Climbing higher and higher, the steering wheel turns lock to lock as you drive straight-arm racing style. It’s a flight of fancy to picture that you’re behind the wheel of the legendary Ferarri 250 GT SWB “Breadvan” – the high-roofline Ferrari racer from the early 1960s that acquired the nickname from its station-wagon silhouette that characterizes the SUV from another elite GT maker, Porsche.
The road, twisty as an unraveling lemon peel, proves prophetic in your dream when a cocktail arrives several minutes later. Blue Ridge Mountains vistas pour out in a swirl. What’s that noise? It’s the engine, a 400-horsepower V8 pitbull pulling you up the mountain in a wild Blue Ridge Iditarod.
In retrospect, Primland still seems like a dream, except our visit there was a heavenly slice of reality deluxe.
Porsche had in fact loaned us the Meteor Gray Metallic Cayenne S for our “Sporting Clays on the Bourbon Trail” road trip. And Connecticut Shotgun had provided their European-inspired, A-10 American sidelock. But dreams, as depicted in the movie “Inception,” fashion landscapes that reflect our deepest fascinations. And when you round that final bend on the road up to Primland there appears a lodge of such overwhelming amazement it crowns the mountain top with the magnificence of human achievement. It was “The Shock of the New” here atop the Blue Ridge Mountains of Virginia.
Expansive reflective glass on the façade framed by cedar planking supported a neo-Victorian pitched roof with dormer windows and three chimneys. The building, completed in 2009, rested on a stone foundation laid on a bluff. It takes a moment before you completely grasp the genius of the contrasting towering silo that’s the hue of moonlight – home to an active observatory – appended to a corner of the lodge. The silo’s vertical windows reflect like facets of a cut gem stone.
You find out later over beers on the front balcony with Steve Helms, vice president and general manager of Primland, that the blueprints paid homage to a farm structure on the original 12,000-acre tract. Primland, you discover, honors the land and the native peoples with the highest expressions of aesthetics – even to the teepees in the distance and the contemporary spa ensconced in the lower level. Beneath its skin the building is fully compliant with the Leadership in Energy & Environmental Design (LEED) certification system right down to the radiant-heated floors, solar and thermal laundry facility and the high R-value insulated windows.
When we parked at the front entrance, Brooks Bradbury, General Manager of the Hospitality Division, walked through the front doors. With his neat silver hair and tailored sport jacket, he was the personification of the contemporary host.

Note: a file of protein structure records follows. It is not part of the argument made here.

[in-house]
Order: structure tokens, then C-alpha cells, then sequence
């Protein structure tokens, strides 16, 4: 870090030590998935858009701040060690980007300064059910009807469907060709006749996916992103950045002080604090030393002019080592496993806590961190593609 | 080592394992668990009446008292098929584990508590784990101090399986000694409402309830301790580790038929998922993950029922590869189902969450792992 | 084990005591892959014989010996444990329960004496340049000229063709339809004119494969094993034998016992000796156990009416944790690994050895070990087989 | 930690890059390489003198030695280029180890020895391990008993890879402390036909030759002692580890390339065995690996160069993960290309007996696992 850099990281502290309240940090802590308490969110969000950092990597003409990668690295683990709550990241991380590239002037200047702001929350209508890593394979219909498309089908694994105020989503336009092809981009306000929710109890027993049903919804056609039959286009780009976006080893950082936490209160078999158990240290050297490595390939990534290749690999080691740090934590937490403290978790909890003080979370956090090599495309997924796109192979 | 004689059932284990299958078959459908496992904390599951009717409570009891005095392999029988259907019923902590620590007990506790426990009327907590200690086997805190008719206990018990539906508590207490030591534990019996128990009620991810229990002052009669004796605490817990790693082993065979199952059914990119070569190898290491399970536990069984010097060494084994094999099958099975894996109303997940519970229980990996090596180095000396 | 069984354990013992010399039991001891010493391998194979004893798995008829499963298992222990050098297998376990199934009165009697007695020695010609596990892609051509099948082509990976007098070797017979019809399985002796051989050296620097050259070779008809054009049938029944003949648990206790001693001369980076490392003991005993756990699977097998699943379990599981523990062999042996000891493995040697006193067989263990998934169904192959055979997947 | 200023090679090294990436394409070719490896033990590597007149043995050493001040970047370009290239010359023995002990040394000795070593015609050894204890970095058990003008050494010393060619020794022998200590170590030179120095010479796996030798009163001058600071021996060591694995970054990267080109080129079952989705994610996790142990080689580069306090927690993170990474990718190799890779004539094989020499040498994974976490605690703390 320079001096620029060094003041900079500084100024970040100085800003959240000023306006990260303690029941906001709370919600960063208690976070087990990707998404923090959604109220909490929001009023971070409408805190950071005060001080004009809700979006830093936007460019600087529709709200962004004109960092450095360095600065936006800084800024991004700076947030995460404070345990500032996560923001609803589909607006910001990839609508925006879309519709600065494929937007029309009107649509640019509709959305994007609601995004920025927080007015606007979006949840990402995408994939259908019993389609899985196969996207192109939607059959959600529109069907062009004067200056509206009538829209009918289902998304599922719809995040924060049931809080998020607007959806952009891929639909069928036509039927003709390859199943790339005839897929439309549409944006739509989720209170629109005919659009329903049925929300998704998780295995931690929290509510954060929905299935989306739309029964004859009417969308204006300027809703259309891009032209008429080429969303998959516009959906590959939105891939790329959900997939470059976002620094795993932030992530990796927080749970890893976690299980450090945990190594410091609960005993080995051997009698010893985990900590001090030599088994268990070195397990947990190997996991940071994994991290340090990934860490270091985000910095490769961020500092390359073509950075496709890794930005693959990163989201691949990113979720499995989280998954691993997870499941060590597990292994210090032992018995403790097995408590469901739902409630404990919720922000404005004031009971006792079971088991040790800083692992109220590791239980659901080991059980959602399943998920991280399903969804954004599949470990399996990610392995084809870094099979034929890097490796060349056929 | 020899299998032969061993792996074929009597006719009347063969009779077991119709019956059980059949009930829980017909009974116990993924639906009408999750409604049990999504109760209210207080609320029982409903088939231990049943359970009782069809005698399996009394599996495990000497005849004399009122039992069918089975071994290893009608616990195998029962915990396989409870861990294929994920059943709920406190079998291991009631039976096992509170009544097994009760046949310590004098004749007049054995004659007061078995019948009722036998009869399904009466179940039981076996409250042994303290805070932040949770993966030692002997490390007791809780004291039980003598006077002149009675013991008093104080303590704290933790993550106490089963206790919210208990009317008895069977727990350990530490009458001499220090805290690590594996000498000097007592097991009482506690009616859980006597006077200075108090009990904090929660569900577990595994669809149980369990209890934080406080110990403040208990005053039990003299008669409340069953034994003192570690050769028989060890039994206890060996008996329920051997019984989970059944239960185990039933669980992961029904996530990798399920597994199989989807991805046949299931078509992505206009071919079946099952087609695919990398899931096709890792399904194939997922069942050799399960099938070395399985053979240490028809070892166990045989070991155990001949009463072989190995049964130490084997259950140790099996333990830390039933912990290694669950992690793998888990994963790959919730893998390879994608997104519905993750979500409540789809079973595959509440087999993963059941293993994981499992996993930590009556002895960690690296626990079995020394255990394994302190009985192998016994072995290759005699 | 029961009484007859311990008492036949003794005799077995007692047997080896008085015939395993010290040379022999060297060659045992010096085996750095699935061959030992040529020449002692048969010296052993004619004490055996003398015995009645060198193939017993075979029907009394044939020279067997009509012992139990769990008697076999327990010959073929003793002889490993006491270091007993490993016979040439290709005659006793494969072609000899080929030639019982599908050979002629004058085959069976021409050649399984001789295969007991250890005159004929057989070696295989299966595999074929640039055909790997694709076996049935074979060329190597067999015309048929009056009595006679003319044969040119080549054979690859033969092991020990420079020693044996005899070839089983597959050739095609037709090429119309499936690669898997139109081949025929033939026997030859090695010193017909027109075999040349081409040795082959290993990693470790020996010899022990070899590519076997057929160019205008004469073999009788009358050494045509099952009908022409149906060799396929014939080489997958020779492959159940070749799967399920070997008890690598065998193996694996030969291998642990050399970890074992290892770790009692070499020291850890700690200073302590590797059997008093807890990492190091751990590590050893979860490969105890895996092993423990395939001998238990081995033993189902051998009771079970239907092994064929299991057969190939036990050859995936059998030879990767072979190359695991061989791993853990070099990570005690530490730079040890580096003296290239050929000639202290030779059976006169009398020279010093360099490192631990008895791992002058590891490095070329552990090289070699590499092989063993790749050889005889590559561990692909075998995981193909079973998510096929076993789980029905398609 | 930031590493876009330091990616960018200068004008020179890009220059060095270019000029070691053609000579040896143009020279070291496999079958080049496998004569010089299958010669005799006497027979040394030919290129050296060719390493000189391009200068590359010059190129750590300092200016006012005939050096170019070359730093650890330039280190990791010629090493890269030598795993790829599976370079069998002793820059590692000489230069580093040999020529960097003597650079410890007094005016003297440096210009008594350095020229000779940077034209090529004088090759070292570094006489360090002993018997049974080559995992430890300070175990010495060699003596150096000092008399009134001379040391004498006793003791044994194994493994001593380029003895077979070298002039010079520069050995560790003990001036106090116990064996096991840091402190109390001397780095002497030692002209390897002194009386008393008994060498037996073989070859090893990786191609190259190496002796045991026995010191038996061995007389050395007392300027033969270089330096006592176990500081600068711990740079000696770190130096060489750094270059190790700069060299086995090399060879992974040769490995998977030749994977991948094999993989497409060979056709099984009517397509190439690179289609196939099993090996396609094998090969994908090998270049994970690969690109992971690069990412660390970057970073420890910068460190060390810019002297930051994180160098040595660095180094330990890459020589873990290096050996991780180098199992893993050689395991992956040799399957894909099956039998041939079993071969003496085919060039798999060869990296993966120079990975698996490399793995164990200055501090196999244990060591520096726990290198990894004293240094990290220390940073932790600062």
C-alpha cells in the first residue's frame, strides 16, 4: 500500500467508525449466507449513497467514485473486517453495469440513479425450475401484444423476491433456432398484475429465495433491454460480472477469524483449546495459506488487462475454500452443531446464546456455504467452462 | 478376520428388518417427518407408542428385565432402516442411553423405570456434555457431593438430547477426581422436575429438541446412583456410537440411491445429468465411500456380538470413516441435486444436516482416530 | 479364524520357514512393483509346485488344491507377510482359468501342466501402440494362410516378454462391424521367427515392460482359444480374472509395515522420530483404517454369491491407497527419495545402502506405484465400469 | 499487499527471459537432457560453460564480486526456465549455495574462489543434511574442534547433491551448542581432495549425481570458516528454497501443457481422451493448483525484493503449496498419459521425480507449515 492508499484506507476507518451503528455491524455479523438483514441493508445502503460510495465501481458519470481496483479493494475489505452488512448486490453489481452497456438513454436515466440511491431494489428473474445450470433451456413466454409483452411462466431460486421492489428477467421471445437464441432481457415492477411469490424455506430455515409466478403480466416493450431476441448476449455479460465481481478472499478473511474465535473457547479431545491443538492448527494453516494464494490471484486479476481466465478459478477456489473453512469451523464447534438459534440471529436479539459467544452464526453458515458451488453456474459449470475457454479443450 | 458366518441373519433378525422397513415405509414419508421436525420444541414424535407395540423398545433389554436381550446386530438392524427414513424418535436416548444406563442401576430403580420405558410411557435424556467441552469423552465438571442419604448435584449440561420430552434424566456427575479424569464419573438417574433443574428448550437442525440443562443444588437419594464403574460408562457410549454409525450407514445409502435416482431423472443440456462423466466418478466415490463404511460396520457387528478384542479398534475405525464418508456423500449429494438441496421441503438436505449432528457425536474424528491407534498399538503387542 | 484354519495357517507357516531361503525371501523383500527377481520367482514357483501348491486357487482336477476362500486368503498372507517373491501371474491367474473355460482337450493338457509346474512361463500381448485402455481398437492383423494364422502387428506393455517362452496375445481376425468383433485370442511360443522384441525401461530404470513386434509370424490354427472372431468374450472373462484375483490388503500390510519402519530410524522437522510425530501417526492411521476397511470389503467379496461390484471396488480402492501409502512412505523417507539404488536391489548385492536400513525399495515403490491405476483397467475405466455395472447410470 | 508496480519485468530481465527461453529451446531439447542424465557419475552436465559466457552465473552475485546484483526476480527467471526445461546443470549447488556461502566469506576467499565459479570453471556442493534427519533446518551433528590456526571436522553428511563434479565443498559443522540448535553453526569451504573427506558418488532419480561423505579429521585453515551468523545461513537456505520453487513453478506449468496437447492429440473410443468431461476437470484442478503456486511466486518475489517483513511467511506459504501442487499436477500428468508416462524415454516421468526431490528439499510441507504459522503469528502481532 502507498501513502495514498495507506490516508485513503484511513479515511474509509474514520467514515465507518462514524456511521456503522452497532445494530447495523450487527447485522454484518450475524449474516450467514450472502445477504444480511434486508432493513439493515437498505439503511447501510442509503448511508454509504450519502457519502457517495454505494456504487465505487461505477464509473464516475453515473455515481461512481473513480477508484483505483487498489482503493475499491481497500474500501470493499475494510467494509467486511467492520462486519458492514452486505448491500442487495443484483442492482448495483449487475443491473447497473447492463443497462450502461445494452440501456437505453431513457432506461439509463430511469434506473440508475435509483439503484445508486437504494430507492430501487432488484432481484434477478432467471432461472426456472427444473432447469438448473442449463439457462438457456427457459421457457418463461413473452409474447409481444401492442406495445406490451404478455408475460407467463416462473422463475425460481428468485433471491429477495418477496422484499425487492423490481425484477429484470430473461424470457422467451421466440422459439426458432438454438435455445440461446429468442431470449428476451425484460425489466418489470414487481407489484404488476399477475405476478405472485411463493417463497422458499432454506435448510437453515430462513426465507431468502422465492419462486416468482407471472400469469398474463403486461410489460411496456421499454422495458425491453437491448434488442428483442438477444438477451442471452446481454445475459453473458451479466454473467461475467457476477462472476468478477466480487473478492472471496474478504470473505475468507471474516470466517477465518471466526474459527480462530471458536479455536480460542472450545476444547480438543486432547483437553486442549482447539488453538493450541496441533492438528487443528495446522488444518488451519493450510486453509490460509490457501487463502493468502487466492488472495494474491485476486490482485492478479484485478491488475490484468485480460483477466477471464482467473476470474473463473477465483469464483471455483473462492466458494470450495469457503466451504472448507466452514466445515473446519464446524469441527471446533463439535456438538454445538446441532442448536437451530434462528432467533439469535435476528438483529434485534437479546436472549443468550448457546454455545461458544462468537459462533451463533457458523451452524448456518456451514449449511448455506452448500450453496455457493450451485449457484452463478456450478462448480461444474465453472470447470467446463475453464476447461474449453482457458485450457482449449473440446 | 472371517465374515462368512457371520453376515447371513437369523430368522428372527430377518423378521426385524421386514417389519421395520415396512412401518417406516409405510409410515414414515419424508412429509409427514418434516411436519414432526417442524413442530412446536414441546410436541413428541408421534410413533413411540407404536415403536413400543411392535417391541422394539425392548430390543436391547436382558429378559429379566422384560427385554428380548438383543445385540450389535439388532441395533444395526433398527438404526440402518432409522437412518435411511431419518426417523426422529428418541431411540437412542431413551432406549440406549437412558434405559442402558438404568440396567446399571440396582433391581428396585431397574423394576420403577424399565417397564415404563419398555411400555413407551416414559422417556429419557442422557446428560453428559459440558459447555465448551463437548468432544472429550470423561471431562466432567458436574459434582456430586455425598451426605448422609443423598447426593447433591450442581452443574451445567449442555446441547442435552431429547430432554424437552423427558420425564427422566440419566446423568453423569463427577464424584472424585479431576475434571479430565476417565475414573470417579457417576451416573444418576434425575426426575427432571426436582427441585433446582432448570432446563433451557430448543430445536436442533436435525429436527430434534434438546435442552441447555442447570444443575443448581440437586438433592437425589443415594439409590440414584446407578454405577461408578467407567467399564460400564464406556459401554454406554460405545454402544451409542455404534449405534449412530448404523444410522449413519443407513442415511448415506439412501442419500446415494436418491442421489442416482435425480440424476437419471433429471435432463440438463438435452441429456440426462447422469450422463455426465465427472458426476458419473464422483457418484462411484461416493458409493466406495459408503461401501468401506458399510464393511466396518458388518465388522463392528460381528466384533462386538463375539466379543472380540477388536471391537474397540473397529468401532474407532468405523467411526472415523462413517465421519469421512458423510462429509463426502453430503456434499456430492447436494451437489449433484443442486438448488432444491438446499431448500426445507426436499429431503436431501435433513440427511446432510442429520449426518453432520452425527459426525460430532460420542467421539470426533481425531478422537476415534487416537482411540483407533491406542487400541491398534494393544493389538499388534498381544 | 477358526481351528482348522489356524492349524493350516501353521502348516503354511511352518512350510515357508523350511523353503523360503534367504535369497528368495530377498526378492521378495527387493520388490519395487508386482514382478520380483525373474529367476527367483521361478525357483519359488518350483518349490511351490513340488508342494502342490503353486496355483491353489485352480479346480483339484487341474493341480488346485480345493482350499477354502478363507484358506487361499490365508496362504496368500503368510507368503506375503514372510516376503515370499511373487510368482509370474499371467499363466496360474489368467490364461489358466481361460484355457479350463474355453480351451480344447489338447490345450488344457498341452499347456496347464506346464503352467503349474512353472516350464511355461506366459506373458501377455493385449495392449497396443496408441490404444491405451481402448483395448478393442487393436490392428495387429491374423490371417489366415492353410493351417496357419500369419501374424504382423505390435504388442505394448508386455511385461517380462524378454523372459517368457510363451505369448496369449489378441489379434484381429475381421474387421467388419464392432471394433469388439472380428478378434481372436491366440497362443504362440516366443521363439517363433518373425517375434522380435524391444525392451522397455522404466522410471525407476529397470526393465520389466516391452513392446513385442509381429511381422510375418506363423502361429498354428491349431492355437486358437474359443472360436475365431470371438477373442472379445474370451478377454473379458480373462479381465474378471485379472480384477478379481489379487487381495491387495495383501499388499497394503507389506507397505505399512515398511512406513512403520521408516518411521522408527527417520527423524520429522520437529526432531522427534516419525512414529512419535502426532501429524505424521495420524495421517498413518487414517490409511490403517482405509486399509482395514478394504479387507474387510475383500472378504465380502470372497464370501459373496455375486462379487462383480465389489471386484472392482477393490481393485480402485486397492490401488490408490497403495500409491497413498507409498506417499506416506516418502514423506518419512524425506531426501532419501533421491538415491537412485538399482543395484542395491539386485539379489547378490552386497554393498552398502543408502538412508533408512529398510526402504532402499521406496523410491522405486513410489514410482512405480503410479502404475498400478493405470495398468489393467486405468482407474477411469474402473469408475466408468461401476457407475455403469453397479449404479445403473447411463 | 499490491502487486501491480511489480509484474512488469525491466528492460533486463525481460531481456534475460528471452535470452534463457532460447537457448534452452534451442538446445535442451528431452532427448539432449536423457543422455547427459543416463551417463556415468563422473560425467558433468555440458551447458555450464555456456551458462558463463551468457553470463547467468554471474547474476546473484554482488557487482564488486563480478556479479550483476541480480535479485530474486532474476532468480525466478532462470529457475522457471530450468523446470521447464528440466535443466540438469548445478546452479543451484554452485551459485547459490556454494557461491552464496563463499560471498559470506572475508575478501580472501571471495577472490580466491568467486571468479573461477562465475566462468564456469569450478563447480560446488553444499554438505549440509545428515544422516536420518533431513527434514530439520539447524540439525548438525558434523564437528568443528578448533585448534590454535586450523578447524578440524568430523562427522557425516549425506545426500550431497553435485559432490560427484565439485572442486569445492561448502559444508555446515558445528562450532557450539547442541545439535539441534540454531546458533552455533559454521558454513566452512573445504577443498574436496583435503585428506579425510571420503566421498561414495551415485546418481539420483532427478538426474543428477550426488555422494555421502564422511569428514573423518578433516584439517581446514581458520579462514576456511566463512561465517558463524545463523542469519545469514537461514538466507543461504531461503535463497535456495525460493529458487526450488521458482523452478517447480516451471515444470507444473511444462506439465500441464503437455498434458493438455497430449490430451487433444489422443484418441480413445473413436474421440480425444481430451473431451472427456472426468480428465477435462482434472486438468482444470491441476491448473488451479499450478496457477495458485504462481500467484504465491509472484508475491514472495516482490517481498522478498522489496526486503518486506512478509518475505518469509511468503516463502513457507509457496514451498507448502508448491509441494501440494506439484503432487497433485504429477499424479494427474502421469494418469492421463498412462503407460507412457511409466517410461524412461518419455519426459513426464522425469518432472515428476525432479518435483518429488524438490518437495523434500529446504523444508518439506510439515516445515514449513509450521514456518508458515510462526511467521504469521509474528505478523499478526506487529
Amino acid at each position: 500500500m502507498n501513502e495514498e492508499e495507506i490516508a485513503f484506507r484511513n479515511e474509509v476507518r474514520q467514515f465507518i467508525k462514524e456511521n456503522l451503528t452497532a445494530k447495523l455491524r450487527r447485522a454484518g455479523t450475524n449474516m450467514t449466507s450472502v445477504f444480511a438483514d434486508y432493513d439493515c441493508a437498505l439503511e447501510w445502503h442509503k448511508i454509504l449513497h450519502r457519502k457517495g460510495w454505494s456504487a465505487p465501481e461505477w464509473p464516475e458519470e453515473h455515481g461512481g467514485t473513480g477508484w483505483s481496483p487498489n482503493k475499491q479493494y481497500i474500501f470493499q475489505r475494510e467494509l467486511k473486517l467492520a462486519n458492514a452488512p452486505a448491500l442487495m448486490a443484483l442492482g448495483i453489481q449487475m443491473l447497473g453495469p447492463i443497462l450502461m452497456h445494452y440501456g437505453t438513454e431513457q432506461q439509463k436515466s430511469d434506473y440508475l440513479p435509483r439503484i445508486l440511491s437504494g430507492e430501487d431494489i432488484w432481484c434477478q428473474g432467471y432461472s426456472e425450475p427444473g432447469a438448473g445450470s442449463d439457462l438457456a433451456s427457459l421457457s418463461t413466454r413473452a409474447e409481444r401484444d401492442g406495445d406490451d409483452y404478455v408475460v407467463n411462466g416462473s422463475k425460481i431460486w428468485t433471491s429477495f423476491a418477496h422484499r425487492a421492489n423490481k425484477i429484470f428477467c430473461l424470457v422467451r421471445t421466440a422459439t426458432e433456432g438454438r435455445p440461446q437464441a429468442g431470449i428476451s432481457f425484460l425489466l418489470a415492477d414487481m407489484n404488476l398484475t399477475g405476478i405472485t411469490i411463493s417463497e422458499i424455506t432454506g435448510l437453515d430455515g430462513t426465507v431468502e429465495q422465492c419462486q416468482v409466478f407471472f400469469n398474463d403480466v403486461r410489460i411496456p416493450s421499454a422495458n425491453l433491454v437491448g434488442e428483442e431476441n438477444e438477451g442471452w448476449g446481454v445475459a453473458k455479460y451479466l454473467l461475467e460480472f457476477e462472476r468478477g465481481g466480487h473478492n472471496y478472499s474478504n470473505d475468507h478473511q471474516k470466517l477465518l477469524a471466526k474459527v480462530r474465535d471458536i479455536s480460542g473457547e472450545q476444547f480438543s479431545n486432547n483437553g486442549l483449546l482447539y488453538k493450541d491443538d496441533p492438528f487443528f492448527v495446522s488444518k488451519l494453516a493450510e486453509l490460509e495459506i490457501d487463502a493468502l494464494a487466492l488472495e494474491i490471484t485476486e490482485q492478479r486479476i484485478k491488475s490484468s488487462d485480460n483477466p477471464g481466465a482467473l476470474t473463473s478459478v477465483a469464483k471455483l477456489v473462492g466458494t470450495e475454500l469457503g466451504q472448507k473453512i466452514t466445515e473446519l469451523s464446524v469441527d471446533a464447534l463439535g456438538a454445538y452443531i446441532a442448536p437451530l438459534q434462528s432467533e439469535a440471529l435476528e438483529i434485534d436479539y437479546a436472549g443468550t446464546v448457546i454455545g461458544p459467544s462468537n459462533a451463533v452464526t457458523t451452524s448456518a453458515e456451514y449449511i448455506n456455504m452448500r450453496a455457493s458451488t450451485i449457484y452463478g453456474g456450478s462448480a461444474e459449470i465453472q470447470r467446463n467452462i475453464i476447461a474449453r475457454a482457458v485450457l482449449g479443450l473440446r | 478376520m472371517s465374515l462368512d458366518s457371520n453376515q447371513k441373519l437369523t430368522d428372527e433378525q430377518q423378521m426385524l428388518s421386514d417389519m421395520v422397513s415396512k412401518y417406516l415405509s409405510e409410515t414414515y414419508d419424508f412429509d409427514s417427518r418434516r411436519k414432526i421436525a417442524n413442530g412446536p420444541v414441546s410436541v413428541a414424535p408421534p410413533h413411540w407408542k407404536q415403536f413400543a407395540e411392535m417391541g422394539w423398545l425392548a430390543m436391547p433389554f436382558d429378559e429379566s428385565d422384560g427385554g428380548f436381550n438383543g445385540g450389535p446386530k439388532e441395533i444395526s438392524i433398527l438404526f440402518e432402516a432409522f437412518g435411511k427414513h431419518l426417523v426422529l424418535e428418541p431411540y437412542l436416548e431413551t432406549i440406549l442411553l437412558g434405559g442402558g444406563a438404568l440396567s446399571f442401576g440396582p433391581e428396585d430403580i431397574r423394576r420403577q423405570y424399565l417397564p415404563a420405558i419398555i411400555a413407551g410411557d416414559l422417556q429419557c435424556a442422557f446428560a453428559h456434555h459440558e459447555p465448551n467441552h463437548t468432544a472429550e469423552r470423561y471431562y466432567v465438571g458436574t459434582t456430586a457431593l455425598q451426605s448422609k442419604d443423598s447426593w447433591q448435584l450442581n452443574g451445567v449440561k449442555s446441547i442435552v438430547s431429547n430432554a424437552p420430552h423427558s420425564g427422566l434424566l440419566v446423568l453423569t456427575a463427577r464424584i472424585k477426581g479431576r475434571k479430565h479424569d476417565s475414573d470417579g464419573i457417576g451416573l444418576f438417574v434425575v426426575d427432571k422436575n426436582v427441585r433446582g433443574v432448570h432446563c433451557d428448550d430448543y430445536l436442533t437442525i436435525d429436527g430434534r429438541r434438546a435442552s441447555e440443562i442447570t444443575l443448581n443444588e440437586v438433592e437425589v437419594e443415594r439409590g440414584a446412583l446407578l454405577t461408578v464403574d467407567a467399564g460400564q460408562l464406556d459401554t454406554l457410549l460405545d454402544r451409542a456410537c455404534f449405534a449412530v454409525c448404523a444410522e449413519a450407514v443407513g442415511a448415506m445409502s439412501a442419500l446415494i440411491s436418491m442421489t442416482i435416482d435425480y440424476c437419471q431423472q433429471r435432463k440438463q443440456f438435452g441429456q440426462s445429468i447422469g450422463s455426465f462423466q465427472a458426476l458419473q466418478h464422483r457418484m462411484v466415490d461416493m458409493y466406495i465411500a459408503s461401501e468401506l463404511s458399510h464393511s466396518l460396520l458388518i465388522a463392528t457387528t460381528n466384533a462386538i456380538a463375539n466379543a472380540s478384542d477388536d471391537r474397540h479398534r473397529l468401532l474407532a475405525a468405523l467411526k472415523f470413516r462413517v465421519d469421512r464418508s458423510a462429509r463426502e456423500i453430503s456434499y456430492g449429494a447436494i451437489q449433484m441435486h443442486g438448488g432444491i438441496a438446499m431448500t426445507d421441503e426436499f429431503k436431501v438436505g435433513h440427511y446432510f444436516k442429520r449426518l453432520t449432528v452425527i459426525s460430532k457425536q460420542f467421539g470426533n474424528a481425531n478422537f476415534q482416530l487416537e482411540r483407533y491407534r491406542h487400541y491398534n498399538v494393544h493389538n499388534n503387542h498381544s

A warm introduction and then he asked “Can I get you a cocktail?”
My traveling companion was still in the Cayennne S and I answered, “I believe she would like a bit of road-straightener. How about a Cosmo?”
As the bellman unpacked the Cayenne S, Mr. Bradbury appeared offering a frosty pink potion sporting a lemon spiral that infused its magic under a sky of Easter blue. We talked with Mr. Bradbury about the spectacular views when he points out there are no cars visible. The family of Dida Primat, the man who bought the property for a logging operation in 1977, collaborated with the architects to preserve the vistas by installing an underground garage.
The amazement of Primland continues when you enter the avant-garde lobby rich with the textures of reclaimed wood, indigenous stone walls and slate floors. To your immediate right is a chic lounge area with a sleek, stone fireplace, beyond that a two-story wine cellar behind glass, then the soaring great room, and ultimately your eyes are drawn through the massive windows to the Blue Ridge Mountains beyond.
Cocktail in hand, my traveling companion led the way up the wood stairs. Open the door to your room and suddenly you’re in the state room of a yacht – a warm grove of woods rendered with the principles of Japanese design.
A bathroom to the right continues with the natural properties of the lodge – the lighting indirect and sensual. A sliding screen over the tub is open to the bedroom that radiates a halo of wood veneers. The bed, covered with 400-thread-count sheets, is artistically lit from behind as though the illumination emanates from the wall. The window on the far end is home to a sitting area that can be isolated by a sliding partition. Each section of the room has a light panel with settings for reading, television…any incandescence you desire.
With plenty of time before dinner, we toured the lodge.
The spa at ground level could serve as a gallery of modern mosaic. The walls, swimming pool, showers and treatment rooms exhibited glass mosaic tiles of varied colors juxtaposed with wood, stone and concrete highlighted by forward-looking light fixtures. More mesmerizing than edgy, the mosaics expanded on the transcendental glow of the spa whose treatment rooms were anointed with names of the elements: fire, air, water and earth.
The names also honored the American Indian culture – their innate knowledge of nature and respect for Mother Earth. Likewise, the Spa’s holistic treatments balanced the energies of fire, air, water and earth by unifying the healing wisdom of the American Indian with European spa traditions.
From the ground level, ride the elevator to the top floor and the doors slide open to the vestibule of Primland’s observatory. Once there, you climb a spiral staircase to the Great Hall where the telescope resides. It is here that the observatory dome turns your life magical. Slide shows on monitors page through celestial images captured by the telescope.
Primland’s altitude provides extraordinary clarity of the night skies. Primland offers stargazing nights through its impressive Celestron CGE Pro 1400 capable of seeing beyond our solar system. You can book a Tour of the Universe after a day of shotgunning, golfing, deer and turkey hunting, ATV outings, tennis, horseback riding, fishing and other earthly pastimes at Primland.